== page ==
After paralyzing illness, Lake Stevens gym owner aims to inspire

People usually get into the fitness business to either make money or because they love to work out.

Mike Liberato says he got into the business to help.

Liberato, 44, is the owner of Team Fitness in Lake Stevens, one of the largest gyms in Snohomish County.

Sure, he wants to run a business and make a profit.

He loves to work out. Liberato also wants to see his patrons succeed and improve their lives in every way.

That’s why he designed the 25,000-square-foot facility to include not only a gym and workout machines, but also a physical therapy clinic, a chiropractor’s office, a nutritionist, a smoothie bar and a spa. There’s a full complement of dairy- and gluten-free health products for sale.

That focus on total well-being comes from his own experience.

At 15, Liberato went from star wrestler to intensive care at what is now Providence Regional Medical Center Everett in a few days.

He remembers going with his mom to the grocery store and finding it hard to push the cart.

Later that night, he had trouble turning the knob on the television.

The next morning he planned to run five miles but he felt so fatigued he couldn’t — that was unusual for Liberato, a tough athlete who normally pushed through anything.

After three days of tests at the hospital, doctors finally diagnosed Liberato with a rare autoimmune disorder called Guillain-Barre Syndrome, afflicting only about one person in 100,000, according to the National Institute of Neurological Disorders and Stroke. It can happen to anybody at any age.

The disease attacked his peripheral nervous system, and he was soon paralyzed from the neck down.

No one knows why the disease strikes some people and not others. It’s not contagious. The outlook can be grim.

“They didn’t know if I could walk again,” he said.

Whether it was naivety or sheer stubbornness, Liberato was determined to get better as quickly as possible.

He focused on the solution and not the problem.

He poured his energy into rehabilitating his body. After six months he was still in a wheelchair.

“I used to go on 10-mile wheelchair ride,” he said. “My thinking was, ‘OK, if I’m going to be paralyzed, then I’m going to the Olympics in wheelchair racing.’ I was at the point where I realized I couldn’t change the cards I was dealt. I was going to try to have the highest quality of life possible.”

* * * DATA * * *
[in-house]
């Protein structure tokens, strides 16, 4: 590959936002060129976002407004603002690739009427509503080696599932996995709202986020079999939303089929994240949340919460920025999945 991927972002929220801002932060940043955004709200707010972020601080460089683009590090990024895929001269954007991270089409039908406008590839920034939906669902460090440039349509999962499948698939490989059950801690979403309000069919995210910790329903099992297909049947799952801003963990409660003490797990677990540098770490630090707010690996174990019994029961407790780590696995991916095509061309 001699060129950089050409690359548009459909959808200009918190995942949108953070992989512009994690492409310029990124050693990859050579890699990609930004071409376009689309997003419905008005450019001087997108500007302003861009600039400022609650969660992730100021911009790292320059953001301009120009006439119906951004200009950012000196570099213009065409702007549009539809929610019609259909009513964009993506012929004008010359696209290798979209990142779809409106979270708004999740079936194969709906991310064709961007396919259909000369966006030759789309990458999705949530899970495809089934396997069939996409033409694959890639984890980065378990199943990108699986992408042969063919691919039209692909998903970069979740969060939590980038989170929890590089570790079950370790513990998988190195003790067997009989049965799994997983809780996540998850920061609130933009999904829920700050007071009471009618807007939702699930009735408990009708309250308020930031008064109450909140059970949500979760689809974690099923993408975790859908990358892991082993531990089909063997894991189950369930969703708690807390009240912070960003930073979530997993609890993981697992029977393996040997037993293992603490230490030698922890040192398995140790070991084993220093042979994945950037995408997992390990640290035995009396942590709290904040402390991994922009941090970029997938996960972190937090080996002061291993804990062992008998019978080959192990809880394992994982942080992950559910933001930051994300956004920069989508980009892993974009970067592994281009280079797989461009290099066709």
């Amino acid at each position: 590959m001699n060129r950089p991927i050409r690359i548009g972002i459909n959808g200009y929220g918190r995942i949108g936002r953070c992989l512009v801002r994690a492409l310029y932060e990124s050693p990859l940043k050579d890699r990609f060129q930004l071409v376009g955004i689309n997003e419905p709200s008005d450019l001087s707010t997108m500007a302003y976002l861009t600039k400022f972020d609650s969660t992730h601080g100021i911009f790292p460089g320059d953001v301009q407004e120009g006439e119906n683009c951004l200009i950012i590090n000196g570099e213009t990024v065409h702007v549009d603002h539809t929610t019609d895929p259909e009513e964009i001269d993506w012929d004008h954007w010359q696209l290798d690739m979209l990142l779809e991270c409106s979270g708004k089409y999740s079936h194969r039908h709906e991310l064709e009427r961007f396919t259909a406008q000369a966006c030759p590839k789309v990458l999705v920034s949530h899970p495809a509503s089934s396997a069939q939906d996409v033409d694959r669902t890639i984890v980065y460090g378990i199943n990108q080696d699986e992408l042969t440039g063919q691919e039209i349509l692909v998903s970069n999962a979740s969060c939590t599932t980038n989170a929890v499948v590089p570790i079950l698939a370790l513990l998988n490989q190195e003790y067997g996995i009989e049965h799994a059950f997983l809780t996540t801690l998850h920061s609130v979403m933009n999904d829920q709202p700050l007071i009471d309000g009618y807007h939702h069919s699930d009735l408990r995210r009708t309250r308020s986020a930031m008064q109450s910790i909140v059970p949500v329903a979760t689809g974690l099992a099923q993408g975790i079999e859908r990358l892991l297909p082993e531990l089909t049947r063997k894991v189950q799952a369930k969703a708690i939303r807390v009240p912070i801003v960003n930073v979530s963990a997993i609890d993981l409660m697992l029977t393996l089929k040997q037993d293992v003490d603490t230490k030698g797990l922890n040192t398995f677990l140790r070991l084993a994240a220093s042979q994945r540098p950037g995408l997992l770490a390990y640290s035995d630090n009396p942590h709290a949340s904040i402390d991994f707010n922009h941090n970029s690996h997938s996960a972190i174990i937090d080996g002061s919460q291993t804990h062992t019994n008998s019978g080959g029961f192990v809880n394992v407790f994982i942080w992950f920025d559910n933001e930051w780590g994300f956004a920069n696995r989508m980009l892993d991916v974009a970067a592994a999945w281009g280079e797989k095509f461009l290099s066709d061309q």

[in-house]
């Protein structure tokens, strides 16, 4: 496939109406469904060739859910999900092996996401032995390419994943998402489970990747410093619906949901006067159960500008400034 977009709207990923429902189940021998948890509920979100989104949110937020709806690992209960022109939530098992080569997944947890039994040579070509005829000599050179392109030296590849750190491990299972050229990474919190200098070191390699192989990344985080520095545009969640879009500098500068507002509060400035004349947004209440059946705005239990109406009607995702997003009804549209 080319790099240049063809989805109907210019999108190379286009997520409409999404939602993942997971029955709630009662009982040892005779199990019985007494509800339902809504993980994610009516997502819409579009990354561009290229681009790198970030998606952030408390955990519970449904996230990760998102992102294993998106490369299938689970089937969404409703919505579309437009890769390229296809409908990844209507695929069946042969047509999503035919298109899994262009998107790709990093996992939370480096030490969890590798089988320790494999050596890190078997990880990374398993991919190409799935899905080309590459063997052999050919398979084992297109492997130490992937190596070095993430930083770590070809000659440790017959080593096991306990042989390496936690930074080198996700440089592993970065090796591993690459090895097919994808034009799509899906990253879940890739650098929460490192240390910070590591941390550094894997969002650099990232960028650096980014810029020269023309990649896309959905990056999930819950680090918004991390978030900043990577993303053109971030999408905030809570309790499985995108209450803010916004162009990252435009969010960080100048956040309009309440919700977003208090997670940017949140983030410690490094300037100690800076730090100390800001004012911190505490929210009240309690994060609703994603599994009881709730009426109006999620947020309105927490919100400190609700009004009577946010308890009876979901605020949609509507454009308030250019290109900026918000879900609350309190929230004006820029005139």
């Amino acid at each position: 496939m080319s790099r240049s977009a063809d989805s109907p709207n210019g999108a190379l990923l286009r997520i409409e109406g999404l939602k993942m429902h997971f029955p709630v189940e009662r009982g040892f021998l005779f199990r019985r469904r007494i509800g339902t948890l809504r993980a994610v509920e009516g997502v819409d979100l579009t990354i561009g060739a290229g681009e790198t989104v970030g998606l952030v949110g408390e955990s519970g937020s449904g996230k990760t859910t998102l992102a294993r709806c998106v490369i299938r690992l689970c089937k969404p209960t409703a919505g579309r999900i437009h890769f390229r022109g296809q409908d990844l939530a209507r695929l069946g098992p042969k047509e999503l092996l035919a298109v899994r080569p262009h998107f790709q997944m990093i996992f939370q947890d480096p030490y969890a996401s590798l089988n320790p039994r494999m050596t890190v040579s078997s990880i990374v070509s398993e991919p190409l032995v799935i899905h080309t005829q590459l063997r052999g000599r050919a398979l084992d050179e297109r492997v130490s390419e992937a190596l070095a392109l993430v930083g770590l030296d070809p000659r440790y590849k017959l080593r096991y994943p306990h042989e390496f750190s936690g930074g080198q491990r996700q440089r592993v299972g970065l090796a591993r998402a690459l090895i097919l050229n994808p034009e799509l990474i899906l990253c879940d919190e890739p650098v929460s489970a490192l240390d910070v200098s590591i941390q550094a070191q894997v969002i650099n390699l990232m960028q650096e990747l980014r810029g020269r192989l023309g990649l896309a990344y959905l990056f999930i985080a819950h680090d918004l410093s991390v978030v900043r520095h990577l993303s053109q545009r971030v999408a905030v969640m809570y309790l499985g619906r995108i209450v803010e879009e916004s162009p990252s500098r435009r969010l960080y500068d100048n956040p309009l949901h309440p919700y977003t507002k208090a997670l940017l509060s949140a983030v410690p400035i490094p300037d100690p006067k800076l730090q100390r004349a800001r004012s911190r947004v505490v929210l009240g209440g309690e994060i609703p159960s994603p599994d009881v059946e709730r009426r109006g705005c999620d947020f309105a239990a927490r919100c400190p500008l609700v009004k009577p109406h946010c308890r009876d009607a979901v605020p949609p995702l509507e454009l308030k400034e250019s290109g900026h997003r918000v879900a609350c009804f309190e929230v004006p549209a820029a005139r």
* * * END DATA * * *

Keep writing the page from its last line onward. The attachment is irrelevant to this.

After two years of hard work, Liberato was able to walk without braces and a cane. His lower legs never fully recovered.

Nearly two decades later he can feel his feet and calves but can’t move them normally. His muscles below the knees have atrophied.

Yet, he can walk, run and even teach kick boxing. He remains trim and fit.

Liberato used that experience to choose a career in fitness.

He opened Team Fitness at 1109 Frontier Circle E, No. A, in Lake Stevens in 2002.

Liberato wants his clients to feel this is a second home, the place they’d spend the most time after home and work.

He encourages his staff to greet every person by name so they don’t feel like a number.

He married his sweetheart, Cheri, a nutritionist he met at his gym. They have an infant daughter, Isabella, who he often straps to his chest and carries around the gym.

Even after a dozen years in the business, there’s still plenty of challenges.

Liberato recently shut down another Team Fitness gym in Snohomish.

While the Lake Stevens location is flourishing, Liberato says his Snohomish location never made money and he suspects it’s just a different demographic.

His greatest challenge in Lake Stevens is finding good-quality staff for the amount he can pay them. He currently employs about 70 people, most of them are part-time staff.

The fitness industry business model generally relies on selling memberships to people who don’t show up. Liberato wants his members to show up and work out.

Liberato says it’s typical for only about 5 percent of a gym’s members to actively work out. He says 15 to 20 percent of his members come regularly.

“I try to make things as easy as possible for members,” he said. “There’s enough things in the world to keep them from working out.”

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